SpeciesChinottoSour OrangeSweet LemonKumquatTangelo
RipeUnripe
Flavone
Vicenin-20.58 ± 0.061.54 ± 0.150.37 ± 0.02Traces0.13 ± 0.013.89 ± 0.11
Diosmin0.20 ± 0.020.150.39 ± 0.07------------
Lucenin-2------0.12 ± 0.012------------------0.10 ± 0.012
Scoparin------------0.10 ± 0.03------------------
Lucenin-2 4’- methyl ether------0.45 ± 0.060.75 ± 0.05TracesTraces------
Rhoifolin0.11 ± 0.020.79 ± 0.080.15 ± 0.02Traces------------
Neodiosmin0.11 ± 0.01------------------------------
Rhoifolin 4’-O-glucoside------0.36 ± 0.04------------------------
Orientin 4’-methyl ether------------0.10 ± 0.04------------------
Acacetin 3,6-di-C-glucoside------------------TracesTraces------
Apigenin 8-C-neohesperidoside------------------0.26 ± 0.030.81 ± 0.08------
Acacetin 8-C-neohesperidoside------------------0.60 ± 0.061.32 ± 0.13------
Acacetin 6-C-neohesperidoside------------------0.70 ± 0.071.77 ± 0.2------
Acacetin 7-O-neohesperidoside------------------0.82 ± 0.082.72 ± 0.3------
Sinensetin------------------------------0.06 ± 0.02
Tangeretin------0.08------------------0.08 ± 0.012
Nobiletin------0.2------------------------
[25,28][26][27][16][16][22]
Table 5. Flavone content in bergamot (Citrus bergamia Risso) and blood orange (Citrus sinensis (L.) Osbeck) varieties.
Table 5. Flavone content in bergamot (Citrus bergamia Risso) and blood orange (Citrus sinensis (L.) Osbeck) varieties.
SpeciesBergamotBlood Orange
CultivarCastagnaroFantasticoFemminelloMoroSanguinelloTarocco
Flavone
Vicenin-247.5 ± 4.744.1 ± 4.455.2 ± 5.537.53 ± 0.4036.2 ± 2.4032.22 ± 0.34
Lucenin-22.2 ± 0.222.5 ± 0.253.3 ± 0.310.48 ± 0.564.5 ± 0.427.23 ± 0.34
Stellarin-20.6 ± 0.060.7 ± 0.071.1 ± 0.122.13 ± 2.276.46 ± 1.640.78 ± 0.02
Isovitexin2.5 ± 0.252.2 ± 0.23.1 ± 0.3------------------
Scoparin5.4 ± 0.545.9 ± 0.69.1 ± 0.97.14 ± 0.887.43 ± 0.90------
Lucenin-2 4’-methyl ether25.4 ± 2.532.7 ± 3.362.8 ± 6.311.73 ± 1.100.70 ± 0.030.26 ± 0.01
Rhoifolin28.9 ± 2.926.2 ± 2.622.8 ± 2.3------------------
Neodiosmin15.3 ± 1.580.0 ± 8.027.1 ± 2.7------------------
Rhoifolin 4’-O-glucoside1.2 ± 0.121.2 ± 0.121.3 ± 0.1------------------
Orientin 4’-methyl ether1.7 ± 0.21.9 ± 0.24.2 ± 0.4------------------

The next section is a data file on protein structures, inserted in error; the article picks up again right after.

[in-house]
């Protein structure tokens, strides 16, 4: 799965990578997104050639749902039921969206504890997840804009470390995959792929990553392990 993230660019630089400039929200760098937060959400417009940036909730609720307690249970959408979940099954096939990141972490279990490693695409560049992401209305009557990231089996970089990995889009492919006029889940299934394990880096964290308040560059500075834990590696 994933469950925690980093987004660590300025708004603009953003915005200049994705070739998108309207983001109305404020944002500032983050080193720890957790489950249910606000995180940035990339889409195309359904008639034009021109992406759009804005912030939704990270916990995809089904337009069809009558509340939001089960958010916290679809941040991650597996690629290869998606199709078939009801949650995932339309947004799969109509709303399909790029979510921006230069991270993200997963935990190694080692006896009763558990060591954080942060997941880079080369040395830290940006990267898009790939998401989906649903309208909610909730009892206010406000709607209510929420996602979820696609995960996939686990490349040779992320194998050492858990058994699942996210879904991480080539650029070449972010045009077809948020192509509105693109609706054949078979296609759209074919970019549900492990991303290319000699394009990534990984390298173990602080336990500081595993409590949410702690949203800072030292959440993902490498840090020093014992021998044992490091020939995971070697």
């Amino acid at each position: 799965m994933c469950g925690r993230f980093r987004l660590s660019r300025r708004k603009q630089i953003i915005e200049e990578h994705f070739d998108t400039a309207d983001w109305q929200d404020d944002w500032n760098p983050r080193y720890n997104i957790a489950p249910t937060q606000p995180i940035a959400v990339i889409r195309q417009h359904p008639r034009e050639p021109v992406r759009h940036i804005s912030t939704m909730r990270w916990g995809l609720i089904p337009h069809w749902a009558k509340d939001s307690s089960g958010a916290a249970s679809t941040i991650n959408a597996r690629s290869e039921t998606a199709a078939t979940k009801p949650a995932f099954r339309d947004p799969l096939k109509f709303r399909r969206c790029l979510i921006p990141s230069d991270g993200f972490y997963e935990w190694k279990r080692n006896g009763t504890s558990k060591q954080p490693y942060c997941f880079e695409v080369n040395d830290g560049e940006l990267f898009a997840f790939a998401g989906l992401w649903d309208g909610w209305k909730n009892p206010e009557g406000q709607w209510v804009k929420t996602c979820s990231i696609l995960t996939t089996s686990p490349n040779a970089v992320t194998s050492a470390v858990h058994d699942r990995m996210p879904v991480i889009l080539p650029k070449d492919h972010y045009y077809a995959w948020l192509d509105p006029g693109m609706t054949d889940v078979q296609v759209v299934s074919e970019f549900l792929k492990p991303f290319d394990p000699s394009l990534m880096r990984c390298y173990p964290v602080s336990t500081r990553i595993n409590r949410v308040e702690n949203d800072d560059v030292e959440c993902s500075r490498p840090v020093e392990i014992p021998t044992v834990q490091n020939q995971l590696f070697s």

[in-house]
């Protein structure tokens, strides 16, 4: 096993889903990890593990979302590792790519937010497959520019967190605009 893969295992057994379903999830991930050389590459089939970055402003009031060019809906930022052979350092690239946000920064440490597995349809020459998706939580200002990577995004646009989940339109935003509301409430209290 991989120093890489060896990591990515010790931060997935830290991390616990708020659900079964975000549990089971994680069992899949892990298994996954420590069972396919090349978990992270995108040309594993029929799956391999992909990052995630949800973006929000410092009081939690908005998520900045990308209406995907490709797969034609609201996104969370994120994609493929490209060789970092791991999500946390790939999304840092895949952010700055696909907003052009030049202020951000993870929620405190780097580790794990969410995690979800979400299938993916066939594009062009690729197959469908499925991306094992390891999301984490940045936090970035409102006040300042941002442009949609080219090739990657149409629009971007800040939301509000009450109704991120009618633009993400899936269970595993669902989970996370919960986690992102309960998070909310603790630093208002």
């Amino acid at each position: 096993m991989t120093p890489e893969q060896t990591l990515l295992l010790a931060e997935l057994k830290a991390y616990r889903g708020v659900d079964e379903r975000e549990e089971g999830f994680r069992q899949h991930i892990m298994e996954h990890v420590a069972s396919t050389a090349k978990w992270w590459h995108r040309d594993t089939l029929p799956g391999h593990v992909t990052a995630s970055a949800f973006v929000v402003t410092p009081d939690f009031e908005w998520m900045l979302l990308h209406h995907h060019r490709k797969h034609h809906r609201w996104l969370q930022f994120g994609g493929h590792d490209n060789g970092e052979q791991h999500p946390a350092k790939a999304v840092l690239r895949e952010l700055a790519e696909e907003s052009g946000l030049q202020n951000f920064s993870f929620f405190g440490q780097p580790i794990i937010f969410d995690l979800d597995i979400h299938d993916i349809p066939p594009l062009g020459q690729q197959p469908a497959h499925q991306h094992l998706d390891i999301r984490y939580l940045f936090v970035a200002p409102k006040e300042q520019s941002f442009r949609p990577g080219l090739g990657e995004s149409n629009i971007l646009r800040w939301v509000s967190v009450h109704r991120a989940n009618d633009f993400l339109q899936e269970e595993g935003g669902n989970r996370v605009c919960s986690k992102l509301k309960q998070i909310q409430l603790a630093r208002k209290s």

Chrysoeriol 7-O- neoesperidoside10.6 ± 1.19.3 ± 0.917.2 ± 1.70.79 ± 0.090.50 ± 0.070.23 ± 0.01
Chrysoeriol 7-O- neohesperidoside -4′-O- glucoside3.8 ± 0.44.1 ± 0.45.3 ± 0.5------------------
[22,24][22,24][22,24][14][15][15]
Table 6. Flavone content in lumia (Citrus lumia Risso and Poit.), sweet orange (Citrus sinensis), grapefruit (Citrus paradise), clementine (Citrus clementina), and mandarin (Citrus reticulata).
Table 6. Flavone content in lumia (Citrus lumia Risso and Poit.), sweet orange (Citrus sinensis), grapefruit (Citrus paradise), clementine (Citrus clementina), and mandarin (Citrus reticulata).
SpeciesLumiaSweet OrangeGrapefruitClementineMandarine
Flavone
Vicenin-2------5.72 ± 2.021.30 ± 0.160.70 ± 0.0911.4 ± 0.60
Diosmin22.8 ± 0.840.09 ± 0.009------1.25 ± 0.51------
Lucenin-2 4’-methyl ether------0.35 ± 0.14------0.30 ± 0.024.80 ± 0.70
Rhoifolin2.58 ± 0.0250.05 ± 0.005------------------
Neodiosmin3.33 ± 0.020.08 ± 0.008------------------
Isorhoifolin------0.07 ± 0.007------------------
Sinensetin------0.37 ± 0.04------1.85 ± 0.111.03 ± 0.07
Tangeretin23.37 ± 0.420.04 ± 0.0041.04 ± 0.071.32 ± 0.120.61 ± 0.08
Chrysoeriol 7-O- neohesperidoside -4′-O- glucoside------------------0.70 ± 0.03------
Nobiletin------0.33 ± 0.191.04 ± 0.101.25 ± 0.170.84 ± 0.05
Apigenin9.67 ± 0.12------------------------
Heptamethoxy-flavone------0.08 ± 0.06------------0.07 ± 0.007
Quercetogetin------------------------0.06 ± 0.006
[31][22][30][30][30]
Back to TopTop